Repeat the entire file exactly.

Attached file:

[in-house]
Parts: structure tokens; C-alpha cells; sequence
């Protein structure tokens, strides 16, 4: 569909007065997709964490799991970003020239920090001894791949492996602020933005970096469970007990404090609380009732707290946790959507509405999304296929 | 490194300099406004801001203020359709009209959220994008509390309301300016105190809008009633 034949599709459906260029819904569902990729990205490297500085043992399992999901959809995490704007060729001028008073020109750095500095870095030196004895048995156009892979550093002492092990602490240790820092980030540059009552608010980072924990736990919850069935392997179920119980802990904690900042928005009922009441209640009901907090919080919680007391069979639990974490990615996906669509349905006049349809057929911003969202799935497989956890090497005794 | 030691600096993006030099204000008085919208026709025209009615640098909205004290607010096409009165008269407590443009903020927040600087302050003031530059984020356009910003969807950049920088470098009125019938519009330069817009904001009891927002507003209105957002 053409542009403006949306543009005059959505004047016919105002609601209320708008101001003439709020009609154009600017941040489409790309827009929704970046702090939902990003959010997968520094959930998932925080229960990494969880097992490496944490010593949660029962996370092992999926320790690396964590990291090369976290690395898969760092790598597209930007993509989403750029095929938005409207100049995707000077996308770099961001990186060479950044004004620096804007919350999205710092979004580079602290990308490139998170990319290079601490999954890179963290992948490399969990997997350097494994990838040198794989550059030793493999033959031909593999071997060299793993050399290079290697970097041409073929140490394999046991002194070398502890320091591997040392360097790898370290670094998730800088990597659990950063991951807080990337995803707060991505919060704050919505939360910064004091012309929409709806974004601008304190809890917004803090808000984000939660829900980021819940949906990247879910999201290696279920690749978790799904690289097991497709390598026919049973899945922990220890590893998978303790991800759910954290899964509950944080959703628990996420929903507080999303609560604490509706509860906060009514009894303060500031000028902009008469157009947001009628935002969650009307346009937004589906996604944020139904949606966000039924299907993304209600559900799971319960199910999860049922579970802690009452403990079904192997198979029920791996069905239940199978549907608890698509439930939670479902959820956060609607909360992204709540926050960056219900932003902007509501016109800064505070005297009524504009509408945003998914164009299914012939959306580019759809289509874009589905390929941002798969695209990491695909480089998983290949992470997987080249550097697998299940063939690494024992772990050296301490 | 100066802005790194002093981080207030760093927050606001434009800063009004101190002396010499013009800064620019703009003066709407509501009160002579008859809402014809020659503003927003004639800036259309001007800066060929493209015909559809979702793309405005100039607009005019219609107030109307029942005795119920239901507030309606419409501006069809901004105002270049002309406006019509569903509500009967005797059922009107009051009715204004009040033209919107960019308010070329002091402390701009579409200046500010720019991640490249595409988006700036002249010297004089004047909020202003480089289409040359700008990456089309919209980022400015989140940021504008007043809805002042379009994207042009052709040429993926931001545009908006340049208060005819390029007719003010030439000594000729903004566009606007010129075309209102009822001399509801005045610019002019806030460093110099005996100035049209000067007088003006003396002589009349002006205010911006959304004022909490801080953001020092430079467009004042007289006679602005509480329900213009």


[in-house]
Parts: structure tokens; C-alpha cells; sequence
């Protein structure tokens, strides 16, 4: 569909007065997709964490799991970003020239920090001894791949492996602020933005970096469970007990404090609380009732707290946790959507509405999304296929 | 490194300099406004801001203020359709009209959220994008509390309301300016105190809008009633 034949599709459906260029819904569902990729990205490297500085043992399992999901959809995490704007060729001028008073020109750095500095870095030196004895048995156009892979550093002492092990602490240790820092980030540059009552608010980072924990736990919850069935392997179920119980802990904690900042928005009922009441209640009901907090919080919680007391069979639990974490990615996906669509349905006049349809057929911003969202799935497989956890090497005794 | 030691600096993006030099204000008085919208026709025209009615640098909205004290607010096409009165008269407590443009903020927040600087302050003031530059984020356009910003969807950049920088470098009125019938519009330069817009904001009891927002507003209105957002 053409542009403006949306543009005059959505004047016919105002609601209320708008101001003439709020009609154009600017941040489409790309827009929704970046702090939902990003959010997968520094959930998932925080229960990494969880097992490496944490010593949660029962996370092992999926320790690396964590990291090369976290690395898969760092790598597209930007993509989403750029095929938005409207100049995707000077996308770099961001990186060479950044004004620096804007919350999205710092979004580079602290990308490139998170990319290079601490999954890179963290992948490399969990997997350097494994990838040198794989550059030793493999033959031909593999071997060299793993050399290079290697970097041409073929140490394999046991002194070398502890320091591997040392360097790898370290670094998730800088990597659990950063991951807080990337995803707060991505919060704050919505939360910064004091012309929409709806974004601008304190809890917004803090808000984000939660829900980021819940949906990247879910999201290696279920690749978790799904690289097991497709390598026919049973899945922990220890590893998978303790991800759910954290899964509950944080959703628990996420929903507080999303609560604490509706509860906060009514009894303060500031000028902009008469157009947001009628935002969650009307346009937004589906996604944020139904949606966000039924299907993304209600559900799971319960199910999860049922579970802690009452403990079904192997198979029920791996069905239940199978549907608890698509439930939670479902959820956060609607909360992204709540926050960056219900932003902007509501016109800064505070005297009524504009509408945003998914164009299914012939959306580019759809289509874009589905390929941002798969695209990491695909480089998983290949992470997987080249550097697998299940063939690494024992772990050296301490 | 100066802005790194002093981080207030760093927050606001434009800063009004101190002396010499013009800064620019703009003066709407509501009160002579008859809402014809020659503003927003004639800036259309001007800066060929493209015909559809979702793309405005100039607009005019219609107030109307029942005795119920239901507030309606419409501006069809901004105002270049002309406006019509569903509500009967005797059922009107009051009715204004009040033209919107960019308010070329002091402390701009579409200046500010720019991640490249595409988006700036002249010297004089004047909020202003480089289409040359700008990456089309919209980022400015989140940021504008007043809805002042379009994207042009052709040429993926931001545009908006340049208060005819390029007719003010030439000594000729903004566009606007010129075309209102009822001399509801005045610019002019806030460093110099005996100035049209000067007088003006003396002589009349002006205010911006959304004022909490801080953001020092430079467009004042007289006679602005509480329900213009």